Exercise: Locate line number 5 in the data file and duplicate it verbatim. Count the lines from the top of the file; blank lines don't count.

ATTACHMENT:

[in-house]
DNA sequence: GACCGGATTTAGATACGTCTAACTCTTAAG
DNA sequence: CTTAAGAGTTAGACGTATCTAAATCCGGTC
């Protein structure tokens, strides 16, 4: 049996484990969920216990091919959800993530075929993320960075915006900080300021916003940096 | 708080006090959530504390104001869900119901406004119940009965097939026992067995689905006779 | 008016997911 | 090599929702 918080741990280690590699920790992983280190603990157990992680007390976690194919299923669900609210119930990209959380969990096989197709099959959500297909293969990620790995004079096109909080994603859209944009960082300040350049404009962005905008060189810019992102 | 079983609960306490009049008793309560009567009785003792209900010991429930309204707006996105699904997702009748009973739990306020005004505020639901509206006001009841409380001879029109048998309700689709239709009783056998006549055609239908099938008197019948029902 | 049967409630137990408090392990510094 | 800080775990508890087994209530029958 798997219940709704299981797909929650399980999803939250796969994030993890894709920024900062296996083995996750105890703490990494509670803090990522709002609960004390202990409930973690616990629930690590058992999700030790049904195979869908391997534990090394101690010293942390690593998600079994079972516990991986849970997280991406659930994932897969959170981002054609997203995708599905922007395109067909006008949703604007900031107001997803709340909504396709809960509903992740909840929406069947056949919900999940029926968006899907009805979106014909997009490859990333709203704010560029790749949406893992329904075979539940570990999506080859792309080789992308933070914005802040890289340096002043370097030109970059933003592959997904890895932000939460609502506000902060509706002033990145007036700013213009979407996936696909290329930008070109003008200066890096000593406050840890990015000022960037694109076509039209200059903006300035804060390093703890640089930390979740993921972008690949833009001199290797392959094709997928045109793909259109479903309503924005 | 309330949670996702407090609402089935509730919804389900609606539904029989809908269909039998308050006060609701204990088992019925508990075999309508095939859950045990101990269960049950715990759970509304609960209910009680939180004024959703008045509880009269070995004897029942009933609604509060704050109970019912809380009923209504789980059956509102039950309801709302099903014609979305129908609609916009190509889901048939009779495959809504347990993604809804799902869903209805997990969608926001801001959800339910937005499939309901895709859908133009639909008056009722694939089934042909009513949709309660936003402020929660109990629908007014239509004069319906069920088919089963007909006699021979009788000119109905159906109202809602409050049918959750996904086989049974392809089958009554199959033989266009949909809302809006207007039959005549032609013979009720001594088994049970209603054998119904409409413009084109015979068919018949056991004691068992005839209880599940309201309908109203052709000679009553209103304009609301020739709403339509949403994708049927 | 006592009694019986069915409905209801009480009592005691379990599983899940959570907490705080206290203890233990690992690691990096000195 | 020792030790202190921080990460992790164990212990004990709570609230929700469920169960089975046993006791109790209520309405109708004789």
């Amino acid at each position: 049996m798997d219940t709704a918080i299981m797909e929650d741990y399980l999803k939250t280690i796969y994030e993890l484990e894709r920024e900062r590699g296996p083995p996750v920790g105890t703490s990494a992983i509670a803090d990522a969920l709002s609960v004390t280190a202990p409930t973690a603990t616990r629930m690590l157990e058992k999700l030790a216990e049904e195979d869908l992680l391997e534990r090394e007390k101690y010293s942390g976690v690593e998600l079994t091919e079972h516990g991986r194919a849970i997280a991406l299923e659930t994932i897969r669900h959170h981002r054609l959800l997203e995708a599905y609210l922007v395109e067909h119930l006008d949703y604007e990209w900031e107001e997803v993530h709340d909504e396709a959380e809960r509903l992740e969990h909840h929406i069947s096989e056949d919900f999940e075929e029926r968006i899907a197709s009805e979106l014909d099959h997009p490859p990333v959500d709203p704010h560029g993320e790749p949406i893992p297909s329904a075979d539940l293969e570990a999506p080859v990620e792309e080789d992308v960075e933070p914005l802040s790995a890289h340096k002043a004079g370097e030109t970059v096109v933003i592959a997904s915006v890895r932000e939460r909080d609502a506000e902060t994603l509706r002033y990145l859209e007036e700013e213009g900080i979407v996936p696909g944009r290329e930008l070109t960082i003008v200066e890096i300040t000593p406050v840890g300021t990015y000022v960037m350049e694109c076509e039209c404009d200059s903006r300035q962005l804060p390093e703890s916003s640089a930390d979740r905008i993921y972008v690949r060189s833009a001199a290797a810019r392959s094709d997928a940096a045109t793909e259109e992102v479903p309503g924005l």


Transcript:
């Amino acid at each position: 049996m798997d219940t709704a918080i299981m797909e929650d741990y399980l999803k939250t280690i796969y994030e993890l484990e894709r920024e900062r590699g296996p083995p996750v920790g105890t703490s990494a992983i509670a803090d990522a969920l709002s609960v004390t280190a202990p409930t973690a603990t616990r629930m690590l157990e058992k999700l030790a216990e049904e195979d869908l992680l391997e534990r090394e007390k101690y010293s942390g976690v690593e998600l079994t091919e079972h516990g991986r194919a849970i997280a991406l299923e659930t994932i897969r669900h959170h981002r054609l959800l997203e995708a599905y609210l922007v395109e067909h119930l006008d949703y604007e990209w900031e107001e997803v993530h709340d909504e396709a959380e809960r509903l992740e969990h909840h929406i069947s096989e056949d919900f999940e075929e029926r968006i899907a197709s009805e979106l014909d099959h997009p490859p990333v959500d709203p704010h560029g993320e790749p949406i893992p297909s329904a075979d539940l293969e570990a999506p080859v990620e792309e080789d992308v960075e933070p914005l802040s790995a890289h340096k002043a004079g370097e030109t970059v096109v933003i592959a997904s915006v890895r932000e939460r909080d609502a506000e902060t994603l509706r002033y990145l859209e007036e700013e213009g900080i979407v996936p696909g944009r290329e930008l070109t960082i003008v200066e890096i300040t000593p406050v840890g300021t990015y000022v960037m350049e694109c076509e039209c404009d200059s903006r300035q962005l804060p390093e703890s916003s640089a930390d979740r905008i993921y972008v690949r060189s833009a001199a290797a810019r392959s094709d997928a940096a045109t793909e259109e992102v479903p309503g924005l």